› Conducting a data-driven indoor and outdoor space use analysis which identified the need for a multi-purpose indoor facility, an addition to Nelson Field House and additional outdoor recreation space for club sports.

The planning team employed a novel approach to stakeholder engagement by supplementing traditional interviews and focus groups with a robust social media campaign. A campus planning site was created and integrated with the university’s social feeds to amplify its reach. The result was a compelling outreach campaign that reached over 7,500 students, faculty, staff and alumni by tapping into communication channels already a part of their everyday life.

 

*Work completed by Jeff Funovits and Amber Luther prior to joining to Populous

Saint Joseph’s University
Saint Joseph's Campus Planning

SJU undergraduate admissions / CC BY 2.0

 

The core focus of Saint Joseph University’s campus master plan was to define opportunities to enhance the student experience as well as to answer three specific questions:

› What is the current capacity of the university?

› What is the right-sized capacity of the university?

› How can the university grow using the right-sized capacity?

Doing more with less drove the space utilization study, which explored how the university could better use its current facilities before building new. In all, the planning team calculated the campus could accommodate nearly five percent growth without building any new space. The master plan also made recommendations to improve the experience both on and off campus with a common theme of creating places for students, faculty and staff to collaborate and interact.

Future growth into adjacent and recently-acquired property was also taken into account. A variety of options were explored on the vacant land to make sure decisions made in the near-term didn’t limit long-term opportunities. The final plan took the shape of an interactive iBook, letting the university share its vision in a creative and contemporary way while providing real-time updates and reaching stakeholders like never before.

 

*Work completed by Jeff Funovits and Amber Luther prior to joining Populous

University of Massachusetts Amherst
UMass Campus Planning

Massachusetts Office of Travel & Tourism / CC BY-ND 2.0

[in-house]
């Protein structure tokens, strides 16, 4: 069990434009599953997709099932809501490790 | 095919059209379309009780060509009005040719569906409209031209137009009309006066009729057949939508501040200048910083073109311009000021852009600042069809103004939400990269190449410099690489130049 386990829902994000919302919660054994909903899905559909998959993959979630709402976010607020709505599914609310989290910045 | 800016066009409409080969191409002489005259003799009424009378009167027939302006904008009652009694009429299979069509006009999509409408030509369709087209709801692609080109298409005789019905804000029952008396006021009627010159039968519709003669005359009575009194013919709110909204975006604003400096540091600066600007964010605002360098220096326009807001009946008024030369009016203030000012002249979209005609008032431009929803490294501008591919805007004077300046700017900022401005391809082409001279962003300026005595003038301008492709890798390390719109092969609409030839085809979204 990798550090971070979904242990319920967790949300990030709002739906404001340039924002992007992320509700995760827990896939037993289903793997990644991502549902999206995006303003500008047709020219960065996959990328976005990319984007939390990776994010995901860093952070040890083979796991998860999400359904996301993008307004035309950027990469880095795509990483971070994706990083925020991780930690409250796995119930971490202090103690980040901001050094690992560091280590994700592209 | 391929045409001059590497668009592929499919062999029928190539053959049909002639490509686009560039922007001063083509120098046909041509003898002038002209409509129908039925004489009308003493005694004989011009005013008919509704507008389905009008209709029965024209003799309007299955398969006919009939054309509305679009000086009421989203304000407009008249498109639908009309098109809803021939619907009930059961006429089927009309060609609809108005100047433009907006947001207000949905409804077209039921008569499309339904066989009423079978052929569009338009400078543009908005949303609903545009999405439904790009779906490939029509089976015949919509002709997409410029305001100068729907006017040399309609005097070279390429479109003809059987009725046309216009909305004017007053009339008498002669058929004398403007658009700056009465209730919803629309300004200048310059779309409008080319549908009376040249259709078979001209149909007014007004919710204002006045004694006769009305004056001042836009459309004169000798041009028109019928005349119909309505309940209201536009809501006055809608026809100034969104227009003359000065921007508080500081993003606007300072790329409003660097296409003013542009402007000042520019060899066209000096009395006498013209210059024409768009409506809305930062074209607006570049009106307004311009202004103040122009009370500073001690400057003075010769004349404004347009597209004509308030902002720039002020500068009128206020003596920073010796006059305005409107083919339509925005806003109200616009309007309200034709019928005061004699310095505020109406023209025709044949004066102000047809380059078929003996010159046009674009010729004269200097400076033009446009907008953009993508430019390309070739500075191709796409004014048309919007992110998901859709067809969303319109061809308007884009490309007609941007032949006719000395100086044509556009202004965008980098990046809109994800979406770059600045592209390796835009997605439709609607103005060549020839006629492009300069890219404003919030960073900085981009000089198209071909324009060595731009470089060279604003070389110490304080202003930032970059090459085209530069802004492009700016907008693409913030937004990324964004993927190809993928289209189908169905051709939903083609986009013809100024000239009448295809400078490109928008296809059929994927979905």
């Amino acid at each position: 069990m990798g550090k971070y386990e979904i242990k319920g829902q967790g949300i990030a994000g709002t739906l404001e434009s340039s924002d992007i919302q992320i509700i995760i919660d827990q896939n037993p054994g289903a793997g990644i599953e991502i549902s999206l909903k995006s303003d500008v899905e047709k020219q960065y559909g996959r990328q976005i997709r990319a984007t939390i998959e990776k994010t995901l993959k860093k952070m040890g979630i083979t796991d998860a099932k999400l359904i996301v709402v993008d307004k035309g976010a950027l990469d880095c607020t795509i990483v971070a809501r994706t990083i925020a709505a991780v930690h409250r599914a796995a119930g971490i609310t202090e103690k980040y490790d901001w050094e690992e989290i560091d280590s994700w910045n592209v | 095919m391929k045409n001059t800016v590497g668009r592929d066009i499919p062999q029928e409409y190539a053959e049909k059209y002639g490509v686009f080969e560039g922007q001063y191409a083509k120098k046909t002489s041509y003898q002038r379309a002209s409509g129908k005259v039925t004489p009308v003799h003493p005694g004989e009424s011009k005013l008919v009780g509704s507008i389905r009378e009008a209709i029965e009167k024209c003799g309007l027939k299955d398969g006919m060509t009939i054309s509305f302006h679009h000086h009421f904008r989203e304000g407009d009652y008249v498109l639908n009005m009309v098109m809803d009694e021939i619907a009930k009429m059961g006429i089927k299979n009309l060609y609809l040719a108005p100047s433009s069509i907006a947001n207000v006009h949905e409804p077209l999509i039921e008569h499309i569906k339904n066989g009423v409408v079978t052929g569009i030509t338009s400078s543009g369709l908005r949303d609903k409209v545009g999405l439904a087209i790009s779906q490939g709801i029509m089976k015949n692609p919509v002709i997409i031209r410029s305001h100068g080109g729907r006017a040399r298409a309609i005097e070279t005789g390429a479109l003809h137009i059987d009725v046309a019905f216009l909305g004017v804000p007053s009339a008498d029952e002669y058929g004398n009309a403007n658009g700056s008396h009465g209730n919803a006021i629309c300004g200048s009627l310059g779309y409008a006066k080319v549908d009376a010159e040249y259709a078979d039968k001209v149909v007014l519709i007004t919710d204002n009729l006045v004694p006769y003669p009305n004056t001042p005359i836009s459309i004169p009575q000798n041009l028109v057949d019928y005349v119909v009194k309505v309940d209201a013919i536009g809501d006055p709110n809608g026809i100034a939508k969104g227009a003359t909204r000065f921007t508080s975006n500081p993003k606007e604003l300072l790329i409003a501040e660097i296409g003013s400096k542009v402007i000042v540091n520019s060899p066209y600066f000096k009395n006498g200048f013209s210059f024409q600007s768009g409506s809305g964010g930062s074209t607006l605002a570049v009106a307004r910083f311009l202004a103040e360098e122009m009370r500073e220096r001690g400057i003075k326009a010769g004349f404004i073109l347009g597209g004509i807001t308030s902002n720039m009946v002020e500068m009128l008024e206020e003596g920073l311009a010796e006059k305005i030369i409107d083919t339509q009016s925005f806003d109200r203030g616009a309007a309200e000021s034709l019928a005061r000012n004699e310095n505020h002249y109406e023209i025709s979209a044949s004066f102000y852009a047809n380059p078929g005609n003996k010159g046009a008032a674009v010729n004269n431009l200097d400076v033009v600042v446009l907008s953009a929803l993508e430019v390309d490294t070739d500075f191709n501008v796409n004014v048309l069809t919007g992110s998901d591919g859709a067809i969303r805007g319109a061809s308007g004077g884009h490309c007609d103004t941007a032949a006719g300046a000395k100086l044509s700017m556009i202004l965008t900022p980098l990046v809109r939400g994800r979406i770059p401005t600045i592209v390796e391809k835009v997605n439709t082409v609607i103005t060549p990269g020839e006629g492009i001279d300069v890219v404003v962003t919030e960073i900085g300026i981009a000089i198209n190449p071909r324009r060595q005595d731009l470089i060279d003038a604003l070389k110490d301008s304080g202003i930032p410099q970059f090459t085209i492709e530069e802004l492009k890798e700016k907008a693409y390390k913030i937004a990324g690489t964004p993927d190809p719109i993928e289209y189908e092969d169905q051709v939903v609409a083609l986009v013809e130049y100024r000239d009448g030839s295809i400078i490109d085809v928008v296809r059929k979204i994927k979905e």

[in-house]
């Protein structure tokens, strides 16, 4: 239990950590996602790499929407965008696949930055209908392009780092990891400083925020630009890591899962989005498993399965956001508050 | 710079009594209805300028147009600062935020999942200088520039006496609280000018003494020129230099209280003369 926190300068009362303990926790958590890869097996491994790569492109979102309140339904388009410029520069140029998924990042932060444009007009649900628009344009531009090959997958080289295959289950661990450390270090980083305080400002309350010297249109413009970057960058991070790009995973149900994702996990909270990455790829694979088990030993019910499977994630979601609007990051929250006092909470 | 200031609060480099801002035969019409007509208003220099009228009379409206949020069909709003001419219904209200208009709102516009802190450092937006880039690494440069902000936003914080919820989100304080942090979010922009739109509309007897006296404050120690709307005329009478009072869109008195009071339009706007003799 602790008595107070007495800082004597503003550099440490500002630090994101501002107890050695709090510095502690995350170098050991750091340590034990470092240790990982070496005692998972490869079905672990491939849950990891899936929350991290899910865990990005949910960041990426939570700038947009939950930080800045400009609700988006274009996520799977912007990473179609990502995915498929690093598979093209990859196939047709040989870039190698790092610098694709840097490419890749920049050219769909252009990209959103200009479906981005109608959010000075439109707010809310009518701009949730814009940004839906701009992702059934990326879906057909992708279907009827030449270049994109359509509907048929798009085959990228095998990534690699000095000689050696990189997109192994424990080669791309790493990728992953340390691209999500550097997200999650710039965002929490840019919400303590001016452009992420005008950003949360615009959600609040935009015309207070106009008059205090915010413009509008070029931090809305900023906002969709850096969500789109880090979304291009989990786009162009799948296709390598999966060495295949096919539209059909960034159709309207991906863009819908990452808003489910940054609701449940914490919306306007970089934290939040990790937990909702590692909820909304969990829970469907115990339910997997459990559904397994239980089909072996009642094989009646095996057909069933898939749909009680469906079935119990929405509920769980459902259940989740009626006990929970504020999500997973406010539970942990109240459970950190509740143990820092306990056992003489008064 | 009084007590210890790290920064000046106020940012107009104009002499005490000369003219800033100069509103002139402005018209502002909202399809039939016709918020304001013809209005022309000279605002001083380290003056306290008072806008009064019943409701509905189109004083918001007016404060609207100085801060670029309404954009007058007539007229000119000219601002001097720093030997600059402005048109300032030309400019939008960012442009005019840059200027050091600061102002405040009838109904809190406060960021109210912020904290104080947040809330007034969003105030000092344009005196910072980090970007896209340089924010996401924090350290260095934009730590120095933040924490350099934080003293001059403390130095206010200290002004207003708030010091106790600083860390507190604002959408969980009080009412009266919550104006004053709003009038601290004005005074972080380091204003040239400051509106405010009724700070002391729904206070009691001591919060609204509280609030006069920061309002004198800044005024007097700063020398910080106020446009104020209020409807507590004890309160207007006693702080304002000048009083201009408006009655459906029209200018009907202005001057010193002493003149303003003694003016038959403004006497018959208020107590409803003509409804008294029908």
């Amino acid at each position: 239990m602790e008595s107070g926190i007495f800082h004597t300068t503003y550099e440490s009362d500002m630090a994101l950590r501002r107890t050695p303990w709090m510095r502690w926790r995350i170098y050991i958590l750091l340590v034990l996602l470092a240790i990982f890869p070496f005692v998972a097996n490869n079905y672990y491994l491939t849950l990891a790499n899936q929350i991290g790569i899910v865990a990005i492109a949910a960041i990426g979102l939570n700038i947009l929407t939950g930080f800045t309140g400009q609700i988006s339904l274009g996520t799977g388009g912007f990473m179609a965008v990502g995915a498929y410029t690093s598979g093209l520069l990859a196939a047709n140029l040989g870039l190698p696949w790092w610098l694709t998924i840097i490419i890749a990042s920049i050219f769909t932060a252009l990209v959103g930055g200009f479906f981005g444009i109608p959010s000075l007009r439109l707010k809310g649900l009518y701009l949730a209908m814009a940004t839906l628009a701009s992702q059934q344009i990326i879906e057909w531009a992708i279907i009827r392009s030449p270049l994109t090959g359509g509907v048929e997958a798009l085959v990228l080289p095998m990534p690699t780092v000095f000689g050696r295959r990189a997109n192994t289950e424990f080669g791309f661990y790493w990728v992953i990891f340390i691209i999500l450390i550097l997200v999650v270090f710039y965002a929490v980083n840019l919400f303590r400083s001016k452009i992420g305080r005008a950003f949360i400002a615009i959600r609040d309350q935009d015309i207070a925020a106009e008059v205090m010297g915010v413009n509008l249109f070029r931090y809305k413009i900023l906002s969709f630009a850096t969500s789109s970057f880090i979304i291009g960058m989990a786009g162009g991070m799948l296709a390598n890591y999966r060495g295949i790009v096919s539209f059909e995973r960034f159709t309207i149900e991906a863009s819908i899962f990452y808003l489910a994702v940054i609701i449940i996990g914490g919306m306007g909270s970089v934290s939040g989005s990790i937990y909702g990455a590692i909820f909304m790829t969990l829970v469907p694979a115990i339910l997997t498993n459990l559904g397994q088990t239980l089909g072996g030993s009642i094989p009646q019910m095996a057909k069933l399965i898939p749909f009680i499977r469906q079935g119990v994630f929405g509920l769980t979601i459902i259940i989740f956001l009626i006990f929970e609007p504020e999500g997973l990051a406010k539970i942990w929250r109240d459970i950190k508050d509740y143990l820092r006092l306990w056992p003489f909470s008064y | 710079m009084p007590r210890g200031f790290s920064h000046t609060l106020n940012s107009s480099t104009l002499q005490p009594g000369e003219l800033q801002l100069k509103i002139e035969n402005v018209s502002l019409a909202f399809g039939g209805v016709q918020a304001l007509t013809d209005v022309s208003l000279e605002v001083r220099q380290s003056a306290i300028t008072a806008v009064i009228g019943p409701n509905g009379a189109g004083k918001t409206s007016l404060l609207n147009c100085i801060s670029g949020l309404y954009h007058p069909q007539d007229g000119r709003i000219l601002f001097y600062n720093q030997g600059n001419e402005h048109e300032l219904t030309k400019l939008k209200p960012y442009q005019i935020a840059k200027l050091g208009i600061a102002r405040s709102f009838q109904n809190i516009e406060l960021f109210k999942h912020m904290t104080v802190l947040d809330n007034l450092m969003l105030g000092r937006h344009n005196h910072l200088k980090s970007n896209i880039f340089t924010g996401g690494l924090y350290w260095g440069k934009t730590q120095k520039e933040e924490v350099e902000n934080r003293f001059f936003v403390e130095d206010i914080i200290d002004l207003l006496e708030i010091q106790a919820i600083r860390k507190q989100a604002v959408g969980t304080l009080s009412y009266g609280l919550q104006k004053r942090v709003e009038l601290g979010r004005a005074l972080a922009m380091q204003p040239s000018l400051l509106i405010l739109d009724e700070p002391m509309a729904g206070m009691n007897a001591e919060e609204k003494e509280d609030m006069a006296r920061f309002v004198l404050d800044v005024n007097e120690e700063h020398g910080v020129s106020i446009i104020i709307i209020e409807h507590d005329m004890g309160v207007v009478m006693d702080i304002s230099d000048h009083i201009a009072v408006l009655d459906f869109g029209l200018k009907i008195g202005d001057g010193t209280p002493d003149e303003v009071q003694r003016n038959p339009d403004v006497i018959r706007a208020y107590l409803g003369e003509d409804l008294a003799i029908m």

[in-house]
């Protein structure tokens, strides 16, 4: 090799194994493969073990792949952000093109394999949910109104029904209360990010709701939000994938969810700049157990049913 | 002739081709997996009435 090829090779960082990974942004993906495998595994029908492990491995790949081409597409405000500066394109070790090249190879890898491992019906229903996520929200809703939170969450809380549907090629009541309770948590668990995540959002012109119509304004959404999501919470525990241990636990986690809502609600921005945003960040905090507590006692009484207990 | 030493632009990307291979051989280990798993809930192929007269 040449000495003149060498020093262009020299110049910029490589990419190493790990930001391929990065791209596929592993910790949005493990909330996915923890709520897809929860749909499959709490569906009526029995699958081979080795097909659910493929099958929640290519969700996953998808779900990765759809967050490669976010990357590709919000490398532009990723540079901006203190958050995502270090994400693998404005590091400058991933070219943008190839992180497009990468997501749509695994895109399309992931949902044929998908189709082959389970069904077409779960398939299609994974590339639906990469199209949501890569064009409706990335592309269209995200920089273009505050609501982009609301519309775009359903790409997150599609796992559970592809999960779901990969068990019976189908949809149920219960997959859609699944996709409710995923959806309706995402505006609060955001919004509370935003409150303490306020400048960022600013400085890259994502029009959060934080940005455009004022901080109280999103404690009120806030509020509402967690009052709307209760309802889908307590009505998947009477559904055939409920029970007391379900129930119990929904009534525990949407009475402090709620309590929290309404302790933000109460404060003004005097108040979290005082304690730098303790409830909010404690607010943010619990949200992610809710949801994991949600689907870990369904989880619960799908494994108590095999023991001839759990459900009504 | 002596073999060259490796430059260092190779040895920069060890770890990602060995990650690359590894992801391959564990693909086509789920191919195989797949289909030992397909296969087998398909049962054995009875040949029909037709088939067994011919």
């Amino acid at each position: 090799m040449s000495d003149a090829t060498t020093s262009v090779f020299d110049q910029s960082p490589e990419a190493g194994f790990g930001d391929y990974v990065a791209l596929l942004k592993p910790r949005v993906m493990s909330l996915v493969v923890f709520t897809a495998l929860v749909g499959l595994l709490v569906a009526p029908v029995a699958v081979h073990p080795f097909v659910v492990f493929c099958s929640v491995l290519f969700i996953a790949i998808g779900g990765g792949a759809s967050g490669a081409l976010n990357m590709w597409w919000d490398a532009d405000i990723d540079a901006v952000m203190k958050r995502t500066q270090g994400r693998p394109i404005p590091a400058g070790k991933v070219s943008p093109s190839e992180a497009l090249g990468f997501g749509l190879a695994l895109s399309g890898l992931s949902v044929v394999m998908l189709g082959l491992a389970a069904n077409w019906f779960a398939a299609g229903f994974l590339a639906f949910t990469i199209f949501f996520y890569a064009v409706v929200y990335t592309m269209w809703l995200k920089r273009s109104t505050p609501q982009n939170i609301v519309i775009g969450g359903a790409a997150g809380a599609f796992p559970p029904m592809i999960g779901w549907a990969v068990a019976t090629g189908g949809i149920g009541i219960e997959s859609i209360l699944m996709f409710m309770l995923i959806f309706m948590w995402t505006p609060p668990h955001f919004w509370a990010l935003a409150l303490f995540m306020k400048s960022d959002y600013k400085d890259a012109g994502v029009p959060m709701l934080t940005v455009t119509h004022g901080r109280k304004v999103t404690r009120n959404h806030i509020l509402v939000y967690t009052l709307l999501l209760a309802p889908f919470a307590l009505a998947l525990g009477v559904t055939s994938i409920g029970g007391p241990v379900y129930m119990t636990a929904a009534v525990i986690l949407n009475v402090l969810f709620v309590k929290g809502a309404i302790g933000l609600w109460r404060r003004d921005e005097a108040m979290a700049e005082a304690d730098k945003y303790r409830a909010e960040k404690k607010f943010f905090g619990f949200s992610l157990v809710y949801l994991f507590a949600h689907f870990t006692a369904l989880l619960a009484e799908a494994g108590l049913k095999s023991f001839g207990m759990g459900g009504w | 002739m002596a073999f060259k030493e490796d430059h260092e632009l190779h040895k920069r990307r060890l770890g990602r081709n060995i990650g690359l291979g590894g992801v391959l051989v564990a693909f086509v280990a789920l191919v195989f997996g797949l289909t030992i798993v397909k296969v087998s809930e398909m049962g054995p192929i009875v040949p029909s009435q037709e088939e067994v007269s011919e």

The first task of the academic master plan for the University of Massachusetts Amherst was to study existing learning environments across campus that serve approximately 1,300 faculty and staff and more than 29,000 students. The project team analyzed the location, time-use and seat-fill of each space to fully understand the current inventory. This first wave of work identified under-used rooms and a deeper dive revealed the reasons behind all the dusty desks: room size and/or location.

The next step of the plan determined the right classroom mix for the campus. Working closely with the Provost’s office, the team created a program mix that clearly identified which types of rooms were in short supply and those that were in excess across campus.

After carefully studying a variety of renovation and repurposing options, it was determined that a new classroom building was the best and most cost-effective way to right-size the campus. The planning team then explored several sites and building masses that culminated in a conceptual design for the new building.

 

*Work completed by Jeff Funovits prior to joining Populous

University of Dayton
Dayton University Campus Planning

Larry Burgess / CC-BY-SA-3.0

 

The University of Dayton sits between one of Ohio’s most affluent neighborhoods and Dayton’s struggling downtown. The genesis of the campus master plan was the acquisition of 49 acres of brownfield property next to the university. As the team explored public-private partnership opportunities for the vacant parcel, it also carefully considered the impact to the neighborhood. Projects were required to complement, not compete with, local businesses.

The final plan recommended a new performing arts building that filled both an academic and community need. Other recommendations included a renovation of the library, expanded student housing, pedestrian links to athletic venues, development of an iconic campus quad and the expansion of the University of Dayton Research Institute.

Since the completion of the master plan in 2009, the university has carried out the construction of a new $3 million campus greenspace, as well as a $53 million investment in a new LEED Gold facility by GE Aviation that anchors the south end of the extended campus.

 

*Work completed by Jeff Funovits prior to joining Populous

Let's create a better campus together.